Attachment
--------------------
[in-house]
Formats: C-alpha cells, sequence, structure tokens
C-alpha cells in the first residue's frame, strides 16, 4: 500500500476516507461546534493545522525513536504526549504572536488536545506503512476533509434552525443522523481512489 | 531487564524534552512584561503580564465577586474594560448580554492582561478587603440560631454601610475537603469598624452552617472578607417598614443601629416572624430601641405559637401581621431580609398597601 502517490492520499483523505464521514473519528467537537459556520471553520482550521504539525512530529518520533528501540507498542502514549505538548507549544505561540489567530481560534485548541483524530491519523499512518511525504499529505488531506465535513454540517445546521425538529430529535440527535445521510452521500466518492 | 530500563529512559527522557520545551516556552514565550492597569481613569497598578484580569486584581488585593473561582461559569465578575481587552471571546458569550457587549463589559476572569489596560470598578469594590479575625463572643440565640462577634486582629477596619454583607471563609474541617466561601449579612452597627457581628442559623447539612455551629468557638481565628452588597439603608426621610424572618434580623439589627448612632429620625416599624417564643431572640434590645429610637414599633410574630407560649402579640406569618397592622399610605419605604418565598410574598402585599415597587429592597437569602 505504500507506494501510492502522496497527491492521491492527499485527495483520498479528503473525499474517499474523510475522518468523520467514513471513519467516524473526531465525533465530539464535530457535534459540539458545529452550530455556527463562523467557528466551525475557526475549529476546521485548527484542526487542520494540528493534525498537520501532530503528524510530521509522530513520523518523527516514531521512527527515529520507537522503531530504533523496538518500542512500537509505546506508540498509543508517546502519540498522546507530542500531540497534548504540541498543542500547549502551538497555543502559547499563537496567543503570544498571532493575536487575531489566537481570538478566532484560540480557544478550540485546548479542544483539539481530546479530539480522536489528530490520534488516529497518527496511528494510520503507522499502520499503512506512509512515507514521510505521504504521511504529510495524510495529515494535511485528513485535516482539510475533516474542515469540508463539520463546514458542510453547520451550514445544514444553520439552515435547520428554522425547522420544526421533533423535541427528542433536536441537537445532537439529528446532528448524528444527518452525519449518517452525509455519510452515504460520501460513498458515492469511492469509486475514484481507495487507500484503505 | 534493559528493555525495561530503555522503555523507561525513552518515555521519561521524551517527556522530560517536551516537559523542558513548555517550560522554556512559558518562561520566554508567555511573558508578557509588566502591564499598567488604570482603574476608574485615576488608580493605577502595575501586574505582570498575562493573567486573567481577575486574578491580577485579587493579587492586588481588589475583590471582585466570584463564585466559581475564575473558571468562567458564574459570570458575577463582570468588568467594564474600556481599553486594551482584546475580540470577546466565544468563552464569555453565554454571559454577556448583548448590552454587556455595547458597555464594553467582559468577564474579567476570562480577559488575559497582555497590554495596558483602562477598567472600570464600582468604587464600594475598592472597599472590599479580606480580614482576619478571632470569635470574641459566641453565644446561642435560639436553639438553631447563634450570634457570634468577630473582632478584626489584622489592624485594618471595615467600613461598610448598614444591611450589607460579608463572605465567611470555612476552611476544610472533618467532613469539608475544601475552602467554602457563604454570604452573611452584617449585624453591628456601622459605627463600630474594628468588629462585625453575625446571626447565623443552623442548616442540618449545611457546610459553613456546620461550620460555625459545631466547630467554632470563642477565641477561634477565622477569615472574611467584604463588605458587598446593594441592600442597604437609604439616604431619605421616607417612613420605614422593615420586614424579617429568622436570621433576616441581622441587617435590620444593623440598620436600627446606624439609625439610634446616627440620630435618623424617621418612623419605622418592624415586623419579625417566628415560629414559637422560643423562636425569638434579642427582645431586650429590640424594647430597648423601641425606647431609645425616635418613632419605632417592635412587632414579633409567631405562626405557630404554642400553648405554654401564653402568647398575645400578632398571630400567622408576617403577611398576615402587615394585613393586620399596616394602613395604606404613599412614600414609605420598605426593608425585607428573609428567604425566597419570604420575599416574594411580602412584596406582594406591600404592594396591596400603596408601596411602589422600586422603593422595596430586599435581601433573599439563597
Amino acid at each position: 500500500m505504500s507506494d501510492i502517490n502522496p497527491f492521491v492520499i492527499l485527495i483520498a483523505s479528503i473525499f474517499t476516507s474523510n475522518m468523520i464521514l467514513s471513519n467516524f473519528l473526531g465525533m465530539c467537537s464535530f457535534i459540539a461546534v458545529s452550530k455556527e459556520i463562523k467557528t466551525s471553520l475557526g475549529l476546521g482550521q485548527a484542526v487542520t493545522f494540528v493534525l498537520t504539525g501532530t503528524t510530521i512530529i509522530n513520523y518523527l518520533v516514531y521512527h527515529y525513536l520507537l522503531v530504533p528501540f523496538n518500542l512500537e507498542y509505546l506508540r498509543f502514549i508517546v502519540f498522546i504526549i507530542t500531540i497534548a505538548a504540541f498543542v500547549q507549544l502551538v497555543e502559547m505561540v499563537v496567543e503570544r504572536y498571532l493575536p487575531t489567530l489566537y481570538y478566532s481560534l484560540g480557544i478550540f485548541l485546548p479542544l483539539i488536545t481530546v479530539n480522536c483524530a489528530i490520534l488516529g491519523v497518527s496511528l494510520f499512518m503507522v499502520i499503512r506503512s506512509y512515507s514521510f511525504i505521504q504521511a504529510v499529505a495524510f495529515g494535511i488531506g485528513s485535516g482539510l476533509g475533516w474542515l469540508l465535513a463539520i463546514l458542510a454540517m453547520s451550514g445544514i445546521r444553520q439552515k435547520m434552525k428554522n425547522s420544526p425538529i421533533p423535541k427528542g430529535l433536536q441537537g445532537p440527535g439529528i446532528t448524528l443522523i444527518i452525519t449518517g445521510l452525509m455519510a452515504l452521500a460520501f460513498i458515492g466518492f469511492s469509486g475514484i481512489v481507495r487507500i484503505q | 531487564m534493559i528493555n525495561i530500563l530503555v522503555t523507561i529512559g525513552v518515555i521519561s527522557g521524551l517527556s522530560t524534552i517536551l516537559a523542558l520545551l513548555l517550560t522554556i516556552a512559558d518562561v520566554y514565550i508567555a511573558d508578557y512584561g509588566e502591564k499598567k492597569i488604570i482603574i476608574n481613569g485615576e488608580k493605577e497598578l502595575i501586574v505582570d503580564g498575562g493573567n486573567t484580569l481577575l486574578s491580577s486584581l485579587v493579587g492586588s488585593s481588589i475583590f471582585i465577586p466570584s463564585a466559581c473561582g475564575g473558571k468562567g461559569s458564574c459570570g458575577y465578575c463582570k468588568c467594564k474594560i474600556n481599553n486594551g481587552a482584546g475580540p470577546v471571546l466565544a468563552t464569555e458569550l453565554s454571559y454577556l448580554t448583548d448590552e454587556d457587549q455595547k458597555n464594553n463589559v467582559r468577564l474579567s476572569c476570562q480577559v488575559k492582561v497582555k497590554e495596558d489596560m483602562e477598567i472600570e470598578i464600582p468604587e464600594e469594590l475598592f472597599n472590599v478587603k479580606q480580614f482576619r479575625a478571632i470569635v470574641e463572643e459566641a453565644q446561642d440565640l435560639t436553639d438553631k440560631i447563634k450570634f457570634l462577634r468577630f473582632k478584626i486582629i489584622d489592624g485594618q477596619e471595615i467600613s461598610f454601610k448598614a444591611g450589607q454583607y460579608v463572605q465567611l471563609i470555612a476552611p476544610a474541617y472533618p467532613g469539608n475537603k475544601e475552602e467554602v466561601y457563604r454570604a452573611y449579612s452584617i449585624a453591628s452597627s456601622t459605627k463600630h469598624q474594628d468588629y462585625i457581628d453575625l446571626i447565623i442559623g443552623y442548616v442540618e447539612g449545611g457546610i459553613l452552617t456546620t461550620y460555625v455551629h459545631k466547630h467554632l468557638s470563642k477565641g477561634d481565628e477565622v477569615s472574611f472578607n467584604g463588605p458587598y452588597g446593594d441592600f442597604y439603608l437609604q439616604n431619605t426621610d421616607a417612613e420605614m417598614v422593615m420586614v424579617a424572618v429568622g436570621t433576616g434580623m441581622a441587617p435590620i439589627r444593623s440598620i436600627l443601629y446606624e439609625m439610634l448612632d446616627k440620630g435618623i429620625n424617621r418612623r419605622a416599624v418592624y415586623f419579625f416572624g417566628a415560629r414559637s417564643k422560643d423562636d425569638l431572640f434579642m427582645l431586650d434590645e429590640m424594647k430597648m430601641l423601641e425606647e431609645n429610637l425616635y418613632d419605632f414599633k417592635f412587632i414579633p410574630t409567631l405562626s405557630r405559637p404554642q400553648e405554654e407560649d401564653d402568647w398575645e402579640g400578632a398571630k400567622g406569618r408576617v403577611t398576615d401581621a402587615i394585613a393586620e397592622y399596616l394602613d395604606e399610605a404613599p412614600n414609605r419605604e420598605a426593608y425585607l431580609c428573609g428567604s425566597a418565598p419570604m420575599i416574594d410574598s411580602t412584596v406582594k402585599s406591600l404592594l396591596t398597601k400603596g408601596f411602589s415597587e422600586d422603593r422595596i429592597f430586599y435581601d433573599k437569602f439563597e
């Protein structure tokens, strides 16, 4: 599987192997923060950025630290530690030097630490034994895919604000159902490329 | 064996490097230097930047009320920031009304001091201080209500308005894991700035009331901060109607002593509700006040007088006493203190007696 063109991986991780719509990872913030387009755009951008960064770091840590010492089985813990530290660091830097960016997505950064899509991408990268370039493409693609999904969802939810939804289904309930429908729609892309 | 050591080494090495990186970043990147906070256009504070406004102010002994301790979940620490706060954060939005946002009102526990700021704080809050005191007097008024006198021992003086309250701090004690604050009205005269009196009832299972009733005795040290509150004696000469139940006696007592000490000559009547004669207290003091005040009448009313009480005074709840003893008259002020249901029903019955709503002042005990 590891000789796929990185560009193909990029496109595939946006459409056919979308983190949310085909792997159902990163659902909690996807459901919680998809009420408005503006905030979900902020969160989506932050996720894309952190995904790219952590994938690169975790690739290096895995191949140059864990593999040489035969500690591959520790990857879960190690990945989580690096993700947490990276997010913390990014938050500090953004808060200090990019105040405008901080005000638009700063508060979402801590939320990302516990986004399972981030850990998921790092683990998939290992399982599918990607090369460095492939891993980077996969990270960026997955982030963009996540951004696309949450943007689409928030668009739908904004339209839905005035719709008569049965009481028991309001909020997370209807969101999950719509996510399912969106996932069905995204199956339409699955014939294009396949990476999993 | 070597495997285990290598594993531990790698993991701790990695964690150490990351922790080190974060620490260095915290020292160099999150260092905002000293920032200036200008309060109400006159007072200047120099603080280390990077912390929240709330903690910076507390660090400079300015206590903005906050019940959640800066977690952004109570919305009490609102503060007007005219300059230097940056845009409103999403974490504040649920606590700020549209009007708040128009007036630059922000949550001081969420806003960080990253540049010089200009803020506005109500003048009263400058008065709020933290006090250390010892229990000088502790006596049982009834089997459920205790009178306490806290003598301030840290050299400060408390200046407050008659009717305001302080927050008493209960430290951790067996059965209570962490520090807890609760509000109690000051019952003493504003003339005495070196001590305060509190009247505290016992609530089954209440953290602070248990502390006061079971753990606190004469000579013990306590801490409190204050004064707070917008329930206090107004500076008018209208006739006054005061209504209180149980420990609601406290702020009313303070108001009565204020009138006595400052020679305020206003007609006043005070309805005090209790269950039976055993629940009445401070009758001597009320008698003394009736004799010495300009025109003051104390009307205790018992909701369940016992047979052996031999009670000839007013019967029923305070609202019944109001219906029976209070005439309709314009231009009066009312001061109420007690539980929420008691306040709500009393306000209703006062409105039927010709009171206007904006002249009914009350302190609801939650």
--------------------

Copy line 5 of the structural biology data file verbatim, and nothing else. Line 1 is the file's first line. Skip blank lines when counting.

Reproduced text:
């Protein structure tokens, strides 16, 4: 599987192997923060950025630290530690030097630490034994895919604000159902490329 | 064996490097230097930047009320920031009304001091201080209500308005894991700035009331901060109607002593509700006040007088006493203190007696 063109991986991780719509990872913030387009755009951008960064770091840590010492089985813990530290660091830097960016997505950064899509991408990268370039493409693609999904969802939810939804289904309930429908729609892309 | 050591080494090495990186970043990147906070256009504070406004102010002994301790979940620490706060954060939005946002009102526990700021704080809050005191007097008024006198021992003086309250701090004690604050009205005269009196009832299972009733005795040290509150004696000469139940006696007592000490000559009547004669207290003091005040009448009313009480005074709840003893008259002020249901029903019955709503002042005990 590891000789796929990185560009193909990029496109595939946006459409056919979308983190949310085909792997159902990163659902909690996807459901919680998809009420408005503006905030979900902020969160989506932050996720894309952190995904790219952590994938690169975790690739290096895995191949140059864990593999040489035969500690591959520790990857879960190690990945989580690096993700947490990276997010913390990014938050500090953004808060200090990019105040405008901080005000638009700063508060979402801590939320990302516990986004399972981030850990998921790092683990998939290992399982599918990607090369460095492939891993980077996969990270960026997955982030963009996540951004696309949450943007689409928030668009739908904004339209839905005035719709008569049965009481028991309001909020997370209807969101999950719509996510399912969106996932069905995204199956339409699955014939294009396949990476999993 | 070597495997285990290598594993531990790698993991701790990695964690150490990351922790080190974060620490260095915290020292160099999150260092905002000293920032200036200008309060109400006159007072200047120099603080280390990077912390929240709330903690910076507390660090400079300015206590903005906050019940959640800066977690952004109570919305009490609102503060007007005219300059230097940056845009409103999403974490504040649920606590700020549209009007708040128009007036630059922000949550001081969420806003960080990253540049010089200009803020506005109500003048009263400058008065709020933290006090250390010892229990000088502790006596049982009834089997459920205790009178306490806290003598301030840290050299400060408390200046407050008659009717305001302080927050008493209960430290951790067996059965209570962490520090807890609760509000109690000051019952003493504003003339005495070196001590305060509190009247505290016992609530089954209440953290602070248990502390006061079971753990606190004469000579013990306590801490409190204050004064707070917008329930206090107004500076008018209208006739006054005061209504209180149980420990609601406290702020009313303070108001009565204020009138006595400052020679305020206003007609006043005070309805005090209790269950039976055993629940009445401070009758001597009320008698003394009736004799010495300009025109003051104390009307205790018992909701369940016992047979052996031999009670000839007013019967029923305070609202019944109001219906029976209070005439309709314009231009009066009312001061109420007690539980929420008691306040709500009393306000209703006062409105039927010709009171206007904006002249009914009350302190609801939650």